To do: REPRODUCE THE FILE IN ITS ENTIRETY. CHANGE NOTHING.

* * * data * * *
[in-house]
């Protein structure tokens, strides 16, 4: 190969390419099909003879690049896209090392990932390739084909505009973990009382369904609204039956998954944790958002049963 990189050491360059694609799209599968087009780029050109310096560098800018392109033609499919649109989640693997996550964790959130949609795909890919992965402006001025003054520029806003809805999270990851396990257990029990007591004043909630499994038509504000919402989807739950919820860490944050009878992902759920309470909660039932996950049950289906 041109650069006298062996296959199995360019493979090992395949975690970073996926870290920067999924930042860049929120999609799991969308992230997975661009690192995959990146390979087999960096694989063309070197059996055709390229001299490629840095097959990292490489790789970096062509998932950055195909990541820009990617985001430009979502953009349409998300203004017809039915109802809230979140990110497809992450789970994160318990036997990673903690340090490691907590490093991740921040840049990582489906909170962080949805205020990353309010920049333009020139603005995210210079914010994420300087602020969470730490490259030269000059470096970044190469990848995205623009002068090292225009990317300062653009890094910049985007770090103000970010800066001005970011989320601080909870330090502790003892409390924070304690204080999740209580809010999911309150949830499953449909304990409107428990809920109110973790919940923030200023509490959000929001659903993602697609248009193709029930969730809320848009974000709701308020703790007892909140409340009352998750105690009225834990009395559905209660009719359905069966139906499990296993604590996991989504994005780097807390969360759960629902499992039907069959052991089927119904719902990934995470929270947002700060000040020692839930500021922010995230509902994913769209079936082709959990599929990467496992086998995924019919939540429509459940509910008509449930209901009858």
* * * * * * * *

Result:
[in-house]
């Protein structure tokens, strides 16, 4: 190969390419099909003879690049896209090392990932390739084909505009973990009382369904609204039956998954944790958002049963 990189050491360059694609799209599968087009780029050109310096560098800018392109033609499919649109989640693997996550964790959130949609795909890919992965402006001025003054520029806003809805999270990851396990257990029990007591004043909630499994038509504000919402989807739950919820860490944050009878992902759920309470909660039932996950049950289906 041109650069006298062996296959199995360019493979090992395949975690970073996926870290920067999924930042860049929120999609799991969308992230997975661009690192995959990146390979087999960096694989063309070197059996055709390229001299490629840095097959990292490489790789970096062509998932950055195909990541820009990617985001430009979502953009349409998300203004017809039915109802809230979140990110497809992450789970994160318990036997990673903690340090490691907590490093991740921040840049990582489906909170962080949805205020990353309010920049333009020139603005995210210079914010994420300087602020969470730490490259030269000059470096970044190469990848995205623009002068090292225009990317300062653009890094910049985007770090103000970010800066001005970011989320601080909870330090502790003892409390924070304690204080999740209580809010999911309150949830499953449909304990409107428990809920109110973790919940923030200023509490959000929001659903993602697609248009193709029930969730809320848009974000709701308020703790007892909140409340009352998750105690009225834990009395559905209660009719359905069966139906499990296993604590996991989504994005780097807390969360759960629902499992039907069959052991089927119904719902990934995470929270947002700060000040020692839930500021922010995230509902994913769209079936082709959990599929990467496992086998995924019919939540429509459940509910008509449930209901009858």